The reality is that an app works best when you have a solid system in place first—a system that the app augments, not replaces. For instance, when I was struggling with time management, I found it really helpful to re-order my to-do list, prioritizing tasks by importance and deadline. Once I learned that worked for me, I chose a to-do list app that let me add a priority level to each item, showing me exactly how pressing each task in my pipeline was.
It made a huge difference. But while the app definitely helped, the process came first.
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4. Waking Up Early
You’ve probably heard that squeezing an extra hour out of your day is simple: Just set your alarm 60 minutes earlier than usual.
Although “wake up early” might be a popular piece of productivity advice, it doesn’t hold up if your shifted schedule leads to sleep deprivation. (Which, as you’ve likely heard before, hurts your short- and long-term memory, ability to focus, decision-making capacity, math processing, and cognitive speed.)
Sure, you could get enough shut-eye by heading to bed an hour earlier—but getting our bodies used to a new routine is often easier said than done; plus then you haven’t really given yourself any additional time.
So, while staying up late or getting up early to crank through a project is occasionally necessary, it’s not a realistic strategy for boosting your long-term efficiency. Get enough shut eye and you’ll get more work done, better in the long run.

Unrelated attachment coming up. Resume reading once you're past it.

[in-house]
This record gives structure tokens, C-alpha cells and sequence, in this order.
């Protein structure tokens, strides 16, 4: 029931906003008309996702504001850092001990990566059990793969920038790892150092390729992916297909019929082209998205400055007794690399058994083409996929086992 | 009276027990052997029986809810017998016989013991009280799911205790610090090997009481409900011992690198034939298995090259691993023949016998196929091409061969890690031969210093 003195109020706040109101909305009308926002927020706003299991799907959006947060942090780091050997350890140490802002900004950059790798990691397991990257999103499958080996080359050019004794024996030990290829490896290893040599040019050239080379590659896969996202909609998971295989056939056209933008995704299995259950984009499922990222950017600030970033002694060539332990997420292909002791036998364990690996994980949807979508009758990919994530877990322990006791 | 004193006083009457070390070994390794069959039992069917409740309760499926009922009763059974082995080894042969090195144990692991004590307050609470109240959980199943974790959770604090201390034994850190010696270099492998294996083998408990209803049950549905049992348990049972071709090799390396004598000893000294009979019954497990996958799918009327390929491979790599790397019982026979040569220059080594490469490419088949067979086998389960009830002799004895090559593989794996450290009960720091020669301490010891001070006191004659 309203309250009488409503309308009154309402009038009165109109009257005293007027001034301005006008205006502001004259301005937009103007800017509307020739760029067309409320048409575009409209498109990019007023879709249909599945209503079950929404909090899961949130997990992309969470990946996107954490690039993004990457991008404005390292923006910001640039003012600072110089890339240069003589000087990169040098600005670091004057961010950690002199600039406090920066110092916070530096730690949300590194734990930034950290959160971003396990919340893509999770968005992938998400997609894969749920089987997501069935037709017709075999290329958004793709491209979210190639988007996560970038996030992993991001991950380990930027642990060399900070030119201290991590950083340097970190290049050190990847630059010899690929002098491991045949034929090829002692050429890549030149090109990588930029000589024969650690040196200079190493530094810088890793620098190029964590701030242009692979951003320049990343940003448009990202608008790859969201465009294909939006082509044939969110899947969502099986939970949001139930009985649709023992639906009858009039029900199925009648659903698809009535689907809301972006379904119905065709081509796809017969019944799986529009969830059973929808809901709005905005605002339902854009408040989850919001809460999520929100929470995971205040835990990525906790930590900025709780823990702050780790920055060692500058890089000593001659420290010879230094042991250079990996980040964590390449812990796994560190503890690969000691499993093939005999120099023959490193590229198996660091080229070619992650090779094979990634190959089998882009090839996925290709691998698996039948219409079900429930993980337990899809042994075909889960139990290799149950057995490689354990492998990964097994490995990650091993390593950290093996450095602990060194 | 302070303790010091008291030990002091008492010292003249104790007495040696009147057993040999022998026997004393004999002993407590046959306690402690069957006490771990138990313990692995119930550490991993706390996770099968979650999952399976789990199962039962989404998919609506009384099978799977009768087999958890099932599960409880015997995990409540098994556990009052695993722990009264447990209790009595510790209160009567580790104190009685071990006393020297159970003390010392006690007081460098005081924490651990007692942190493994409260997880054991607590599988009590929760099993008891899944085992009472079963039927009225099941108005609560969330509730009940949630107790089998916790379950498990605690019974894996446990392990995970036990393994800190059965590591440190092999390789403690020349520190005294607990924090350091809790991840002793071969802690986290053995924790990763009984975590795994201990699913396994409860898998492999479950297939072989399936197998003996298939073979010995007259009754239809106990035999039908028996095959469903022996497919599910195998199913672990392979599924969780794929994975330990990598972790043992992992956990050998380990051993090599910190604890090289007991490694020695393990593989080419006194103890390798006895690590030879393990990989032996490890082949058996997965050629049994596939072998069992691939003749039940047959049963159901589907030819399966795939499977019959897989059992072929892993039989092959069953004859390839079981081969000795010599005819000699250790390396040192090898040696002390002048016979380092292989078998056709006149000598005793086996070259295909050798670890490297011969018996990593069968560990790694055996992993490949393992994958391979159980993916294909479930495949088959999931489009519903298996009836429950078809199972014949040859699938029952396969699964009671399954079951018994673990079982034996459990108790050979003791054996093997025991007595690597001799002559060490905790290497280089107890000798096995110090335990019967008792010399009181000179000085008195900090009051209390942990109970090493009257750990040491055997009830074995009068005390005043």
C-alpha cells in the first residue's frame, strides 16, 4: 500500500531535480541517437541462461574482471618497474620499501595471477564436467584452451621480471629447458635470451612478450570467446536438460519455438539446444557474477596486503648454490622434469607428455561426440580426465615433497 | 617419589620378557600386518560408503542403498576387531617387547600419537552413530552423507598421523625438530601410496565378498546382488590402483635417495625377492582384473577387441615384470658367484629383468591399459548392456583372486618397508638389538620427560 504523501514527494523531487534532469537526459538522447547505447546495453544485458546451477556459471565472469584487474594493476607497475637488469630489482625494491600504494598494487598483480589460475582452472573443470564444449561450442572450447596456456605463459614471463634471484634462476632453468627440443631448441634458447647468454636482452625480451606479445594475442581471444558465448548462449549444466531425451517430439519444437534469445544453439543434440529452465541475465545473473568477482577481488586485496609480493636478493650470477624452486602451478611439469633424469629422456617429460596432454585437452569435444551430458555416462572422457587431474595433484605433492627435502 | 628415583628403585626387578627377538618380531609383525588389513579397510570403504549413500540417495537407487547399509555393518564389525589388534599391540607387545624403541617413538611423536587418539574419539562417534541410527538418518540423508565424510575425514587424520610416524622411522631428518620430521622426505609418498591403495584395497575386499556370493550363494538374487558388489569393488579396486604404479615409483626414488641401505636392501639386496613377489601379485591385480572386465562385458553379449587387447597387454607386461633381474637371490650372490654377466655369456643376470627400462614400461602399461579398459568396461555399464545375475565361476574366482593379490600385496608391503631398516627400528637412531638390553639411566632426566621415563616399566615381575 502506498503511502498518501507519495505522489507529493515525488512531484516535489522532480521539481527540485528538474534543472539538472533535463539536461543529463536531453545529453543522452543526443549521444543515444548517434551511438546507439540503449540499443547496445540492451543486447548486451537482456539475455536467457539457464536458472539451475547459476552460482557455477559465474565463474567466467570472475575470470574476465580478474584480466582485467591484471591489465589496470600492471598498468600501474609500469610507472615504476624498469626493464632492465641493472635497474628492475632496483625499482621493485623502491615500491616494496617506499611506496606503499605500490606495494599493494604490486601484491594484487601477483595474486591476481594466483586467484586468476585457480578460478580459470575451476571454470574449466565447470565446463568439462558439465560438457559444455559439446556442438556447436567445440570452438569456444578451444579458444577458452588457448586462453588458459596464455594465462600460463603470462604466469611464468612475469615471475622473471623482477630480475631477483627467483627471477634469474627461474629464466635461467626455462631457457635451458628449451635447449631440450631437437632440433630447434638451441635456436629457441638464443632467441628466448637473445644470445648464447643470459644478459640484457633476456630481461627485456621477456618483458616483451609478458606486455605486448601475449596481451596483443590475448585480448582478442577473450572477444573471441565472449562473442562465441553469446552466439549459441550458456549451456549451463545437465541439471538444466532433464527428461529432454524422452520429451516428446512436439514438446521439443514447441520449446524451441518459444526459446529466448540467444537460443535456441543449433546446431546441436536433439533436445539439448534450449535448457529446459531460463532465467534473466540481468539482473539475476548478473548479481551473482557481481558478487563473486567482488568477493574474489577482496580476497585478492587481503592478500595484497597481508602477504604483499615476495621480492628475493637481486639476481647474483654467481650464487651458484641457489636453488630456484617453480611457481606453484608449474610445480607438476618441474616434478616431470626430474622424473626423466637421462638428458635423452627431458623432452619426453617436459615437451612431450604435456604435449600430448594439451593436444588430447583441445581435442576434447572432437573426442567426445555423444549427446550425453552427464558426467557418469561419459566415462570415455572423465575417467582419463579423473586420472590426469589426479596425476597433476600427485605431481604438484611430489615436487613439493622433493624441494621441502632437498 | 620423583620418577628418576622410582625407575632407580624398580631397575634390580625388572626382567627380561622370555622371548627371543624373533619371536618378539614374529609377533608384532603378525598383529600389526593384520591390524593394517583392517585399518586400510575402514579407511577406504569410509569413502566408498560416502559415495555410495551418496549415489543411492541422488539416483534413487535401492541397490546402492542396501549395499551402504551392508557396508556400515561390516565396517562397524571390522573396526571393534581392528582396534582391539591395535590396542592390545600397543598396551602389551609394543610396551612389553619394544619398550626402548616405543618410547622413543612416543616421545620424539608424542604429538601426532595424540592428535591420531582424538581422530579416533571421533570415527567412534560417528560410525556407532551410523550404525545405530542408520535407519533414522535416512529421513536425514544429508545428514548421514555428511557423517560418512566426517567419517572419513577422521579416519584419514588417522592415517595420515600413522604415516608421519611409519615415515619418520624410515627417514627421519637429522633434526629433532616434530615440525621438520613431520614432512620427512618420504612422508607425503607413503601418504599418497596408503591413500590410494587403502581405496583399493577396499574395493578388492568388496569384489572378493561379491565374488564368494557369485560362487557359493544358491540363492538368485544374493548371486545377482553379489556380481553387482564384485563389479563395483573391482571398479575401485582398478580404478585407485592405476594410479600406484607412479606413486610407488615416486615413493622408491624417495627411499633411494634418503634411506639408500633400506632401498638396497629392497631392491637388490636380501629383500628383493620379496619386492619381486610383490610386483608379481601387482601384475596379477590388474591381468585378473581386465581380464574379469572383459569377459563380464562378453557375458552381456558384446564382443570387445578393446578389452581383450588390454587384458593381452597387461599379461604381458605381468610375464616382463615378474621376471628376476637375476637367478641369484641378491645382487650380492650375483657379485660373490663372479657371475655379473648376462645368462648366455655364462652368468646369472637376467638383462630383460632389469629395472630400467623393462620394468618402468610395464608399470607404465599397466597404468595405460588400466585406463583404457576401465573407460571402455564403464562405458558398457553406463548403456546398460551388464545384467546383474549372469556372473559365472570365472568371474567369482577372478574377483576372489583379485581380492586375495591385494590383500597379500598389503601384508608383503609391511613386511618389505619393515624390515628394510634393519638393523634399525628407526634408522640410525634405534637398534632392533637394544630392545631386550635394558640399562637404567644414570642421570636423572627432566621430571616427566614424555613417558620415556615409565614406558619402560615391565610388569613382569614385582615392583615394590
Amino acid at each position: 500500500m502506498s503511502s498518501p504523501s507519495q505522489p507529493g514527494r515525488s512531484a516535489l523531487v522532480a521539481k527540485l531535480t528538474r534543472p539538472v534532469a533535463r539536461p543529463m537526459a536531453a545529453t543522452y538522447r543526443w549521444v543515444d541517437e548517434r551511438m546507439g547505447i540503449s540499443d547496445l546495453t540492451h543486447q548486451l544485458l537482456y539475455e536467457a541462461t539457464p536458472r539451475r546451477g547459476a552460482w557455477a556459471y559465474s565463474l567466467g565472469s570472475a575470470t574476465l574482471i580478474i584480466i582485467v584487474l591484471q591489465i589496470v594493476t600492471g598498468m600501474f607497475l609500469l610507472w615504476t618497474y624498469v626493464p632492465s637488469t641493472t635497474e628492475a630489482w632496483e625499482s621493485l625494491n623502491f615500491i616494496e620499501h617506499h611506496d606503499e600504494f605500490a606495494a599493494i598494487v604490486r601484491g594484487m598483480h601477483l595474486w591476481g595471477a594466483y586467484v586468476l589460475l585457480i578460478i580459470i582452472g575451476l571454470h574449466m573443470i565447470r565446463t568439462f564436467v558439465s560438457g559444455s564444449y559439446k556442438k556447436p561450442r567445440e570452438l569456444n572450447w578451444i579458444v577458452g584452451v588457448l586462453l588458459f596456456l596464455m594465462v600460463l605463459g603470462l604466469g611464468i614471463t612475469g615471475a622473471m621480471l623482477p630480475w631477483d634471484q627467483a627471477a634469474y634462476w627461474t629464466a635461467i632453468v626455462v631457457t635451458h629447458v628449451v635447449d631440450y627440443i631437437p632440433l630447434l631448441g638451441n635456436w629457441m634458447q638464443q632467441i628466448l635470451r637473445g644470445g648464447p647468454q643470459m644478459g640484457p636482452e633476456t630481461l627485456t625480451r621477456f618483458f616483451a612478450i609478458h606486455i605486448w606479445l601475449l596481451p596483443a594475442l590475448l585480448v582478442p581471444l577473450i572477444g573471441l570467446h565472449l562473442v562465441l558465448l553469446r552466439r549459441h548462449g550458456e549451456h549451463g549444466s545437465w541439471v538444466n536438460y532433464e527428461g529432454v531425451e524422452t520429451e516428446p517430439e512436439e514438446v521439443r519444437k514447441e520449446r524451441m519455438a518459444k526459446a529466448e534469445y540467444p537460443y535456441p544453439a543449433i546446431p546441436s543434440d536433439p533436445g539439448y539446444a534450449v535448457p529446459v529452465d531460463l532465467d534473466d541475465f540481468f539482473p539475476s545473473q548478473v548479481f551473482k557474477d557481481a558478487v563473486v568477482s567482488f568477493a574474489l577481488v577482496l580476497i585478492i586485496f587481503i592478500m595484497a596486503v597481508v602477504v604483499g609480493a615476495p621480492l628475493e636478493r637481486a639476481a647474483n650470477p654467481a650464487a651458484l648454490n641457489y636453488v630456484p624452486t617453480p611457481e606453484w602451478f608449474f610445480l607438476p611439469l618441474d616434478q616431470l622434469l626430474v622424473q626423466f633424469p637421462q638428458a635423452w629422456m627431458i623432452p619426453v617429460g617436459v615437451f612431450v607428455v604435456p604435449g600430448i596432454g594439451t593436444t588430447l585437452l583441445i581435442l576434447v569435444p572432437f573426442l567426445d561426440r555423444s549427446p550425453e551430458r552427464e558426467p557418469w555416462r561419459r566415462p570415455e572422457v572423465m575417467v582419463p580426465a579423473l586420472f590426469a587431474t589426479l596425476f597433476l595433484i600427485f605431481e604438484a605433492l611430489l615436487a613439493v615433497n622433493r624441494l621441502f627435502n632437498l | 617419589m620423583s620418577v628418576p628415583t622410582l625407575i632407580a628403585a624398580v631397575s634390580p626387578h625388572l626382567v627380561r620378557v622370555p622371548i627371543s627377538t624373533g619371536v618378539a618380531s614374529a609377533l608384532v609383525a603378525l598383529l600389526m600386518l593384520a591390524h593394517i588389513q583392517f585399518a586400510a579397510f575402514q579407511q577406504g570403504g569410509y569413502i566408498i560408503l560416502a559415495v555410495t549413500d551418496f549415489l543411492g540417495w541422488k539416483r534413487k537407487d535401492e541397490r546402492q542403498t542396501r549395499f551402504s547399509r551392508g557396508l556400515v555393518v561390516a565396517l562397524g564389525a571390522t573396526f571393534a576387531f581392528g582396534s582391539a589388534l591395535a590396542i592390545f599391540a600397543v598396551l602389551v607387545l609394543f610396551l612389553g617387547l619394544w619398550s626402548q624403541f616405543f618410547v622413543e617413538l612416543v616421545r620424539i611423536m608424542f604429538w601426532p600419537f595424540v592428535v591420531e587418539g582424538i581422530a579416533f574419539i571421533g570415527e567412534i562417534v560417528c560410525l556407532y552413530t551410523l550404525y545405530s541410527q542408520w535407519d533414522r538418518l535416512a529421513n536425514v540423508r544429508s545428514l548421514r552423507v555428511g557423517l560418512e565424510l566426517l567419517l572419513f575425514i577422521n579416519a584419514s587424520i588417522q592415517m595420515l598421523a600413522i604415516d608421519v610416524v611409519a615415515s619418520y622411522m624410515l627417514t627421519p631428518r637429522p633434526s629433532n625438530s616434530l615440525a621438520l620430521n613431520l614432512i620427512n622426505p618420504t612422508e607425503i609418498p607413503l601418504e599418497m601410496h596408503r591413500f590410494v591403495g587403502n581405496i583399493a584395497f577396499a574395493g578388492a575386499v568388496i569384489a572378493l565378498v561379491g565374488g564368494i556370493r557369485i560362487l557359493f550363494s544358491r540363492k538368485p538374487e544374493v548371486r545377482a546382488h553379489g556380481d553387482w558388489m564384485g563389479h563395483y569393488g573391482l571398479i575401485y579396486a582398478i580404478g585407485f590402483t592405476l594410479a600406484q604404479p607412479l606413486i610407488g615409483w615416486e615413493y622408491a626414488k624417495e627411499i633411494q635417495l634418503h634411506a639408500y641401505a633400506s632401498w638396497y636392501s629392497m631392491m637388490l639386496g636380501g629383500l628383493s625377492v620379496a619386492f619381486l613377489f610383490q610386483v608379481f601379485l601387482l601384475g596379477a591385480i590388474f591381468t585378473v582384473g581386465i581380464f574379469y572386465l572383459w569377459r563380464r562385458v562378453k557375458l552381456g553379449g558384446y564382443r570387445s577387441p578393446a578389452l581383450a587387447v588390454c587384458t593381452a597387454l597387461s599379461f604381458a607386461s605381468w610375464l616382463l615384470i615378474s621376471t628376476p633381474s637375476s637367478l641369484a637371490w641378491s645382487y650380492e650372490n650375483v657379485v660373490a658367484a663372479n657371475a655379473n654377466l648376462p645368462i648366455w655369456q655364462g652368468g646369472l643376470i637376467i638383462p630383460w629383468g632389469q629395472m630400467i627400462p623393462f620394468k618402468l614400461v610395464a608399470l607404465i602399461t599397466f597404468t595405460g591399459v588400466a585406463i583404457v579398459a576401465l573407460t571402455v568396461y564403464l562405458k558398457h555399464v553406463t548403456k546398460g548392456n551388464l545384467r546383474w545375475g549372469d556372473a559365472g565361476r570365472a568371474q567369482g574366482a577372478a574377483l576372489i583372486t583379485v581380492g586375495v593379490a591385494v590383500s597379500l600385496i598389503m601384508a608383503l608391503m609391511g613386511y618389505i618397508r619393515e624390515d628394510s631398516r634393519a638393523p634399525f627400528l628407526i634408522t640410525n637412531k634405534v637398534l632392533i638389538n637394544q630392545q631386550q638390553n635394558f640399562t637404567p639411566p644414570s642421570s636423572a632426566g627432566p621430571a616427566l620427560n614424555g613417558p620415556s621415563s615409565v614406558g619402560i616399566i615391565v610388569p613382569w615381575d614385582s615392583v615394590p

5. Forcing Yourself to Use the Newest Productivity Tricks
My manager used to start her morning by answering emails, sending team updates, checking in with her reports—in other words, doing small, relatively low-effort tasks that let her build up momentum for the bigger tasks later in the day.
Then, she discovered Brian Tracy’s incredibly popular eating the frog method. She started tackling her toughest task first, which is supposed to cut down on procrastination and make you feel super productive.
The results were horrible. She now got tired around noon rather than 5 PM. That meant she had difficulty getting to the little tasks on her list, not to mention running meetings and being our team’s point person.
Everyone was happy when she switched back.
So, does that mean you should save your biggest tasks till after lunch? Nope. I’m actually a huge fan of eating the frog: It works perfectly for me, since my energy levels are highest in the morning.
The takeaway: Pick the method that matches your personal work style. Trying to force yourself into a non-compatible process won’t work.
Dozens of productivity experiments later, I’ve learned the most important thing is to track your results. Even if a tip or trick sounds good (hello, waking up early), it might not fit your work preferences—and could even hurt your efficiency. The only way to know for sure is by giving it a whirl and understanding what’s really working for you .
Photo of man at work courtesy of Tom Merton/Getty Images.